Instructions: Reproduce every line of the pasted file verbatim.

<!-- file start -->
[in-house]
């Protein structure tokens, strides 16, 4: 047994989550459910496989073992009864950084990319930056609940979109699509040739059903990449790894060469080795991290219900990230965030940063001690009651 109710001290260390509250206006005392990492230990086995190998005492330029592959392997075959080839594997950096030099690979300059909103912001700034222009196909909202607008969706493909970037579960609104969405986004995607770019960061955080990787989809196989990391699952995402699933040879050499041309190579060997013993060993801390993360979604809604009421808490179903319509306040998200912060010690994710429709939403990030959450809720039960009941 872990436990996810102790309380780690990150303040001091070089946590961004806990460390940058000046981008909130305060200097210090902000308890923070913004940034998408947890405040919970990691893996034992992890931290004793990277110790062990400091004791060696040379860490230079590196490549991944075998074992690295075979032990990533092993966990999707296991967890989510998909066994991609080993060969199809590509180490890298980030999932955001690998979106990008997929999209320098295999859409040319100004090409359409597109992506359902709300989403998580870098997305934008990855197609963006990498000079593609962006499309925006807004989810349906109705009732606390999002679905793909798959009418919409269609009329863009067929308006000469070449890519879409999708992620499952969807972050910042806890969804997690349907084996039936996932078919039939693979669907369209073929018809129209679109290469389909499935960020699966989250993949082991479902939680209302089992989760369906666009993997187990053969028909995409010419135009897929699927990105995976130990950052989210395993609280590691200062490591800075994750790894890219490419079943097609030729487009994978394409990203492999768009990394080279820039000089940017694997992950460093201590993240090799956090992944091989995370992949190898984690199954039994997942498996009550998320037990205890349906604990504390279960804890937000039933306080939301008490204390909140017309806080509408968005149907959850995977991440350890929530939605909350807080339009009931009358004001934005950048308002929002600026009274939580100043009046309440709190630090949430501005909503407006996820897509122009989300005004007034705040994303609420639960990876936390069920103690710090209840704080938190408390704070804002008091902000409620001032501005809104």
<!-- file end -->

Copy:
[in-house]
């Protein structure tokens, strides 16, 4: 047994989550459910496989073992009864950084990319930056609940979109699509040739059903990449790894060469080795991290219900990230965030940063001690009651 109710001290260390509250206006005392990492230990086995190998005492330029592959392997075959080839594997950096030099690979300059909103912001700034222009196909909202607008969706493909970037579960609104969405986004995607770019960061955080990787989809196989990391699952995402699933040879050499041309190579060997013993060993801390993360979604809604009421808490179903319509306040998200912060010690994710429709939403990030959450809720039960009941 872990436990996810102790309380780690990150303040001091070089946590961004806990460390940058000046981008909130305060200097210090902000308890923070913004940034998408947890405040919970990691893996034992992890931290004793990277110790062990400091004791060696040379860490230079590196490549991944075998074992690295075979032990990533092993966990999707296991967890989510998909066994991609080993060969199809590509180490890298980030999932955001690998979106990008997929999209320098295999859409040319100004090409359409597109992506359902709300989403998580870098997305934008990855197609963006990498000079593609962006499309925006807004989810349906109705009732606390999002679905793909798959009418919409269609009329863009067929308006000469070449890519879409999708992620499952969807972050910042806890969804997690349907084996039936996932078919039939693979669907369209073929018809129209679109290469389909499935960020699966989250993949082991479902939680209302089992989760369906666009993997187990053969028909995409010419135009897929699927990105995976130990950052989210395993609280590691200062490591800075994750790894890219490419079943097609030729487009994978394409990203492999768009990394080279820039000089940017694997992950460093201590993240090799956090992944091989995370992949190898984690199954039994997942498996009550998320037990205890349906604990504390279960804890937000039933306080939301008490204390909140017309806080509408968005149907959850995977991440350890929530939605909350807080339009009931009358004001934005950048308002929002600026009274939580100043009046309440709190630090949430501005909503407006996820897509122009989300005004007034705040994303609420639960990876936390069920103690710090209840704080938190408390704070804002008091902000409620001032501005809104």